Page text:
Royals send Merrifield to Blue Jays at Deadline

Kansas City acquires two prospects from Toronto, deals Gallagher to Padres for OF

August 3rd, 2022

CHICAGO -- Whit Merrifield’s name has swirled in trade rumors for several years now, but the Royals had been reluctant to move on from their ironman stalwart and veteran utilityman.

On Tuesday, that changed.

In a buzzer-beater at the 5 p.m. CT Trade Deadline, Kansas City dealt Merrifield to the Blue Jays for two prospects: Second baseman/outfielder Samad Taylor (Toronto's No. 16 prospect at the time of the deal and now ranked No. 23 in Kansas City's system) and right-hander Max Castillo (slotting in as K.C's No. 13 prospect). The Royals also dealt backup catcher Cam Gallagher to the Padres for outfielder Brent Rooker.

Even with preparation that the end of an era was coming, hearing that one of the faces of the franchise was no longer a Royal was jarring. As Kansas City began pregame warmups ahead of a 9-2 loss to the White Sox at Guaranteed Rate Field, some players were confused as to why Merrifield wasn’t among them.

Merrifield had been called into manager Mike Matheny’s office, where president of baseball operations Dayton Moore was on the phone. One by one, as teammates realized what happened, they went back into the clubhouse to say goodbye. The mood was somber before and after the game.

Royals get: Minor League 2B/OF Samad Taylor, Minor League RHP Max Castillo
Blue Jays get: UTIL Whit Merrifield

Royals get: Minor League OF Brent Rooker
Padres get: C Cam Gallagher

“He’s one of the best teammates I’ve played with,” Hunter Dozier said. “He became a leader, someone who I've looked up to. He’s done a lot for this organization. … And Cam is the best. He’s one of my best friends. He does a lot of things fans don’t see. He didn’t get to play a lot, but he helped this team tremendously.”

Merrifield declined comment through the Royals’ communications staff.

“Whit Merrifield has been a staple in this organization for a really long time,” general manager J.J. Picollo said. “A really special player. A lot of great memories with him as a player. And we’re thankful for his contributions.”

Merrifield, a ninth-round pick (No. 269 overall) in the 2010 MLB Draft out of South Carolina, had played all seven of his MLB seasons with the Royals after debuting at age 27. He developed into a two-time All-Star (2019 and ’21) and a stalwart at the top of the Kansas City lineup.

Merrifield, whose contract runs through ‘23 with a mutual option for ’24, ends his Royals career with 1,001 hits (14th in club history) and 174 stolen bases (seventh). He led the Majors in hits twice (2018 and ’19) and stolen bases in ’18, while also leading the American League in stolen bases in ’17 and ’21.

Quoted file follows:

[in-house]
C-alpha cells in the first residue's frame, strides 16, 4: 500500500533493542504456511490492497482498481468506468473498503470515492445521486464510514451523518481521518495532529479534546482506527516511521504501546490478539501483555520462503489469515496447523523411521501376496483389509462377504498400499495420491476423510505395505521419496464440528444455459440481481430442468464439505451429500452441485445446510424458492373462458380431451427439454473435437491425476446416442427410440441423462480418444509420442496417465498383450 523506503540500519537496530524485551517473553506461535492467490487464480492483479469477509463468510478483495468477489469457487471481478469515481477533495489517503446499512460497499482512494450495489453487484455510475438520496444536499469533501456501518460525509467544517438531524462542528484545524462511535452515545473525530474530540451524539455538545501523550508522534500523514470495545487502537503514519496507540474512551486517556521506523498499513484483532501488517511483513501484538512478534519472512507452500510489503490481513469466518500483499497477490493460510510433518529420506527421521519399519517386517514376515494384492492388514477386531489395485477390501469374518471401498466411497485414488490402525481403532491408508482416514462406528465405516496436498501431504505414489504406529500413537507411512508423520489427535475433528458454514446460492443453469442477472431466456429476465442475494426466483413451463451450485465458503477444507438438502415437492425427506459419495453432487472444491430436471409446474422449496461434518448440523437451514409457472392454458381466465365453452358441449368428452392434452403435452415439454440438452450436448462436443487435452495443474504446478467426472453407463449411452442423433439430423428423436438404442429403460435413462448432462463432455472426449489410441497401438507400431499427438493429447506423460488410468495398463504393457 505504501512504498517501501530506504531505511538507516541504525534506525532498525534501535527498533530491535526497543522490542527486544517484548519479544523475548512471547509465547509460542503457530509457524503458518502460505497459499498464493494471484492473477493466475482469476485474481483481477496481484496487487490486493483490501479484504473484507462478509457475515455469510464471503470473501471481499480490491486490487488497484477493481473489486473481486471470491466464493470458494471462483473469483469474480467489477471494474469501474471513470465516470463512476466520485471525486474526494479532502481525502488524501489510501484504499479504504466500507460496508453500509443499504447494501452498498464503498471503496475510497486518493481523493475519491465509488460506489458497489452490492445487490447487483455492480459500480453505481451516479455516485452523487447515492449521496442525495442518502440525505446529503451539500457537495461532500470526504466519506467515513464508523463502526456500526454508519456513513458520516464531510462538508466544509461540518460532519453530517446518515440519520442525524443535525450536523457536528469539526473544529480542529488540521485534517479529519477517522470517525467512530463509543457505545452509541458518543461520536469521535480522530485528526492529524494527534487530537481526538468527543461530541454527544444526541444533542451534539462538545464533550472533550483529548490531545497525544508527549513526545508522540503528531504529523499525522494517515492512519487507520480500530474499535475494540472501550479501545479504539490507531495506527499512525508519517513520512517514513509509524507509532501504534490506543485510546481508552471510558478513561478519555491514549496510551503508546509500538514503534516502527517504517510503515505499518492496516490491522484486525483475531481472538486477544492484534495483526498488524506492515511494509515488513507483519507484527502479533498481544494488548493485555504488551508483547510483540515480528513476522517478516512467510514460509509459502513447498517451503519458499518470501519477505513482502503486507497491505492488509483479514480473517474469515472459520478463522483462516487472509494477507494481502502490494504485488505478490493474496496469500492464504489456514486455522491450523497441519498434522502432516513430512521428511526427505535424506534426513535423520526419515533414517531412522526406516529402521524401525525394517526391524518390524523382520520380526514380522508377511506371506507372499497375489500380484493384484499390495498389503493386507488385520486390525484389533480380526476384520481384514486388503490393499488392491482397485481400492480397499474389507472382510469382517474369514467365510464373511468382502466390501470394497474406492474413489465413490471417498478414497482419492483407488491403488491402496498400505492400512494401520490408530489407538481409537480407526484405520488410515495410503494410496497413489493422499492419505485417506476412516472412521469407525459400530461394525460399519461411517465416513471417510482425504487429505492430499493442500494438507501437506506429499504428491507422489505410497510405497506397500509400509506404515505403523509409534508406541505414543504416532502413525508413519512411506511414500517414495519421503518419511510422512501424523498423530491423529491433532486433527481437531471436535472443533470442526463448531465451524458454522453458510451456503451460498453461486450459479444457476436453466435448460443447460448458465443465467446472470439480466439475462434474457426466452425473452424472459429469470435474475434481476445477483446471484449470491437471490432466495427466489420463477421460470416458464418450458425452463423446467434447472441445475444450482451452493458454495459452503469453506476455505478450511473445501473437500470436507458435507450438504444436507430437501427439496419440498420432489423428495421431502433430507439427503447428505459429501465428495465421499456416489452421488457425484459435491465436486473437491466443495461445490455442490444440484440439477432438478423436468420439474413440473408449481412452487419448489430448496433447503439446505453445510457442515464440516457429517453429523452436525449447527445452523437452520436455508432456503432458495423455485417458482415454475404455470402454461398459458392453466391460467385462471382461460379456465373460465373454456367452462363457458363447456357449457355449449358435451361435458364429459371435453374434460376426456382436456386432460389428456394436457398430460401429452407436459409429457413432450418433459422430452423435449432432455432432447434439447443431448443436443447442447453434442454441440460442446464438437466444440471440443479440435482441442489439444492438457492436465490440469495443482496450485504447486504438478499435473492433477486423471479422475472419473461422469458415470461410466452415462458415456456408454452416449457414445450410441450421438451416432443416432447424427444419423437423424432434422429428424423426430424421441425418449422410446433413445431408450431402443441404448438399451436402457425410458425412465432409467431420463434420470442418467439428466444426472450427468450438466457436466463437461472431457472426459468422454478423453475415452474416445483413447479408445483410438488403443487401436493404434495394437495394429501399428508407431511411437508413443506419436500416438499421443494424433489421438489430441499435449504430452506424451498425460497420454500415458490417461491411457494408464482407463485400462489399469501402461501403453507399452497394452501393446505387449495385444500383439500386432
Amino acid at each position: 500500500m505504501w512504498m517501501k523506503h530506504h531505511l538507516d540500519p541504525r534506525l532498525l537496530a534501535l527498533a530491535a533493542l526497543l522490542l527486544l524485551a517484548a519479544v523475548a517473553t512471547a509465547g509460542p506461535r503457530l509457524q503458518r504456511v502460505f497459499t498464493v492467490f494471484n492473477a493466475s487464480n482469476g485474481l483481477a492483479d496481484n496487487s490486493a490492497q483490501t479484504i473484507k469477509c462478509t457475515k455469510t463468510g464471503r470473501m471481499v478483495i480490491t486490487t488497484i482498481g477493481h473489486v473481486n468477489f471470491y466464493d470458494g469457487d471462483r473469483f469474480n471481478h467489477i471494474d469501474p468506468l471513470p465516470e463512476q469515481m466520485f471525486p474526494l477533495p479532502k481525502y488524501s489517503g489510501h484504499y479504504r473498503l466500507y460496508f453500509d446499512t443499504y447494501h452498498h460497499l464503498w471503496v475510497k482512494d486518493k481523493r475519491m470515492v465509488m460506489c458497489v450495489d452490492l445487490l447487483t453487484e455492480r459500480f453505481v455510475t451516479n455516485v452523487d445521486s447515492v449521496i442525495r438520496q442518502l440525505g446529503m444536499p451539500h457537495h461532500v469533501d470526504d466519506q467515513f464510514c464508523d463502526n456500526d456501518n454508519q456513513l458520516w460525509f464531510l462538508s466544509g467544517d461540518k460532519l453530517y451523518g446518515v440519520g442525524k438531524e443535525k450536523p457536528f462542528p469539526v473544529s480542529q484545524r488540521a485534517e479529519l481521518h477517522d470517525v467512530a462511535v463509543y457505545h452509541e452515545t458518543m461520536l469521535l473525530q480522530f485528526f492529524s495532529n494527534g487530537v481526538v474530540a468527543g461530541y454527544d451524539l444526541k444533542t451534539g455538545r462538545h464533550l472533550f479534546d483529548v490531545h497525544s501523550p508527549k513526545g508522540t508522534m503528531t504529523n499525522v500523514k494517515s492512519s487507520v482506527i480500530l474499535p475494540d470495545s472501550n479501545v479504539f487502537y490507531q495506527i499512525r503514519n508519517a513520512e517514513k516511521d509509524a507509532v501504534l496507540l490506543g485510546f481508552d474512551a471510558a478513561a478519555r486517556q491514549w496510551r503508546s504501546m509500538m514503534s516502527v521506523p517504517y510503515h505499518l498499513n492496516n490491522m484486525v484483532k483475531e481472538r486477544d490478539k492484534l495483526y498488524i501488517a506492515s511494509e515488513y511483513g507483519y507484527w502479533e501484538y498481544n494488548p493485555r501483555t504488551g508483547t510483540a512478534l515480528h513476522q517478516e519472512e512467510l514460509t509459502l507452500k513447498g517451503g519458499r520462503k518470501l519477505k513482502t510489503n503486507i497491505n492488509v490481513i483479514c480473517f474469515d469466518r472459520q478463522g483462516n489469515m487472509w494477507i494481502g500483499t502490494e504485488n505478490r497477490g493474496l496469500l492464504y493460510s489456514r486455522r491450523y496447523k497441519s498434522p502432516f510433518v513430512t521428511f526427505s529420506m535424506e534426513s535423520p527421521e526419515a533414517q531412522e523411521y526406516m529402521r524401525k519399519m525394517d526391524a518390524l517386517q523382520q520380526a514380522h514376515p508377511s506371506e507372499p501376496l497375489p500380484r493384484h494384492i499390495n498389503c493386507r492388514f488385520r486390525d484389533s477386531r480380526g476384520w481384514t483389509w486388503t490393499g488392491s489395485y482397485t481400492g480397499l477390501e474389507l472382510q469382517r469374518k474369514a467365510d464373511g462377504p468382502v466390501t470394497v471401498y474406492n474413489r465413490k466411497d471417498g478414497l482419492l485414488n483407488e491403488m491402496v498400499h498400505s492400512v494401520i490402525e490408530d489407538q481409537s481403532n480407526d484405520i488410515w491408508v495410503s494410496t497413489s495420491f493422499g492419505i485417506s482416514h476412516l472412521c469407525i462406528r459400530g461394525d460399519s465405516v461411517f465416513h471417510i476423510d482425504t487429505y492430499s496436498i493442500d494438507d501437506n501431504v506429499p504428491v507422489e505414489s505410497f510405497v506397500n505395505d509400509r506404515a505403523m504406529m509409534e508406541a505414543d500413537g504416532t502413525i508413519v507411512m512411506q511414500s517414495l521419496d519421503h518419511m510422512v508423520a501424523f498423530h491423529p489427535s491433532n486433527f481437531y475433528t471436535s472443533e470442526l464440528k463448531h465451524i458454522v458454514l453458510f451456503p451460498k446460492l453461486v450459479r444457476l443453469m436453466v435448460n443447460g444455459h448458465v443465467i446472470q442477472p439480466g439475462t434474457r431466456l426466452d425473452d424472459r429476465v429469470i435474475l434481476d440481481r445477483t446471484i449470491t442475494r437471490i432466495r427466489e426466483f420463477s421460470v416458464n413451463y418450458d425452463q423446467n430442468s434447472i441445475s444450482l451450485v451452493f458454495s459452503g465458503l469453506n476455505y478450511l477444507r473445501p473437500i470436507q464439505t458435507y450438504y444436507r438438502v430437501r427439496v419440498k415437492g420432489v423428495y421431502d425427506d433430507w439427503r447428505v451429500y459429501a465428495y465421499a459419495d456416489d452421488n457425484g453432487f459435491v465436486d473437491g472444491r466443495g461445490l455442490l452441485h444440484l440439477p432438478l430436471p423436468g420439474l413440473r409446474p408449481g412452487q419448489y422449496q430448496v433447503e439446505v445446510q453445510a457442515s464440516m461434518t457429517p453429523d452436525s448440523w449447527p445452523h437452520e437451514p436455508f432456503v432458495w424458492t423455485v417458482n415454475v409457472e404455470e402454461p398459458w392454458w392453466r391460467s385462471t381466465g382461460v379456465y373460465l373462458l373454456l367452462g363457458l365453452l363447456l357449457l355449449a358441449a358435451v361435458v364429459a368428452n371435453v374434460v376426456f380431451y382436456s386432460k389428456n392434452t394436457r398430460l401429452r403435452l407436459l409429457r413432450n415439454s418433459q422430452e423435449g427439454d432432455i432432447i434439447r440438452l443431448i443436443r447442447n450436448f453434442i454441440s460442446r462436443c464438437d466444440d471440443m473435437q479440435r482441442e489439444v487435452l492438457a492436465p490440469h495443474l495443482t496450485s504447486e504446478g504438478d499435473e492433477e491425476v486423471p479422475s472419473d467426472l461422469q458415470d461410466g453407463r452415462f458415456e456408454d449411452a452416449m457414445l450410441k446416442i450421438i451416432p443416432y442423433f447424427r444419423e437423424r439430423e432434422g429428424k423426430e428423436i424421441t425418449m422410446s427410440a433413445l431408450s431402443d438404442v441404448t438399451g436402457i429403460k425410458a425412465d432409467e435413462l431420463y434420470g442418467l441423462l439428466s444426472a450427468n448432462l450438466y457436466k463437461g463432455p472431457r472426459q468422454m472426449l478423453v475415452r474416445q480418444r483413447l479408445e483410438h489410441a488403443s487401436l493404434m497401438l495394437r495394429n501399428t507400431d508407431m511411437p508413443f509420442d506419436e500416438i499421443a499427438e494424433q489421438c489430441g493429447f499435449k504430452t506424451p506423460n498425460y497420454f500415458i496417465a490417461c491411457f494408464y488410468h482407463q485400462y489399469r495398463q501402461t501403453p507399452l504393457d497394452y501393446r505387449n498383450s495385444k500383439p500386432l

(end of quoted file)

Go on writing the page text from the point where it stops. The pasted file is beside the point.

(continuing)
The 33-year-old set the standard of playing every day, breaking the Royals’ consecutive games played streak last year and finishing that franchise-record run at 553 games earlier this month.

Now, he brings speed and versatility to a Blue Jays club pushing for the postseason.

“Our hope is that every player that comes after him plays the game the way he did, plays the game with the passion and is prepared as he’s been every night he took the field,” Picollo said.

Mired in Merrifield’s final weeks as a Royal was the criticism that he took for comments he made as one of the 10 players who could not travel to Canada in July because he wasn’t vaccinated. He said if he was on a team that had to play in Canada for the postseason, he would consider getting vaccinated because of his desire to play in October.

Picollo said the controversy caused by those comments was not a factor in the decision to trade Merrifield -- and that his legacy in Kansas City should be “nothing but positive.”

“He did so many great things during his time here,” Picollo said. “ … That’s what we will think of when we think of Whit. I don’t think it’s out of the question that he’s going to be a Royals Hall of Famer at some point.”

Why not trade Merrifield earlier in his career?

“I think it’s more of a reflection of where our organization is right now,” Picollo said. “The last couple years, we can call them transition years if we’d like to, his versatility, all the things that he could do for us always allowed us to have flexibility to give opportunity to guys who were ready to play in the Major Leagues.

“Now, we’re at a point in our system with a lot of young players that the competition is getting tighter.”

In all, the Royals moved five players off the 40-man roster, as well as a Draft pick, and they added 12 players to the organization. The club started early by sending first baseman Carlos Santana to the Mariners at the end of June and trading the No. 35 overall pick in the 2022 Draft  to the Braves in early July. Outfielder Andrew Benintendi went to the Yankees last week, and third baseman Emmanuel Rivera went to the D-backs on Monday before Tuesday’s deals.

“I was shocked,” Gallagher said, emotional as he reflected on 11 years in the Royals’ organization. “I’m going to hold onto these memories, and I’m going to root for them. But at the end of the day it’s a new opportunity for me, so it’s a good thing.”

While the Royals certainly could have done more as sellers, they held onto the trade candidates who they felt brought value for at least another year. They also added pitching and hitting depth to build around the core group of young players at or near the Major League level.

“We were willing partners and listeners,” Picollo said. “But we were not extremely aggressive in trying to make a trade for anybody that we thought clearly makes our team [better] or puts our team in a better position to start 2023.

“… A lot of the pieces are there on the field right now.”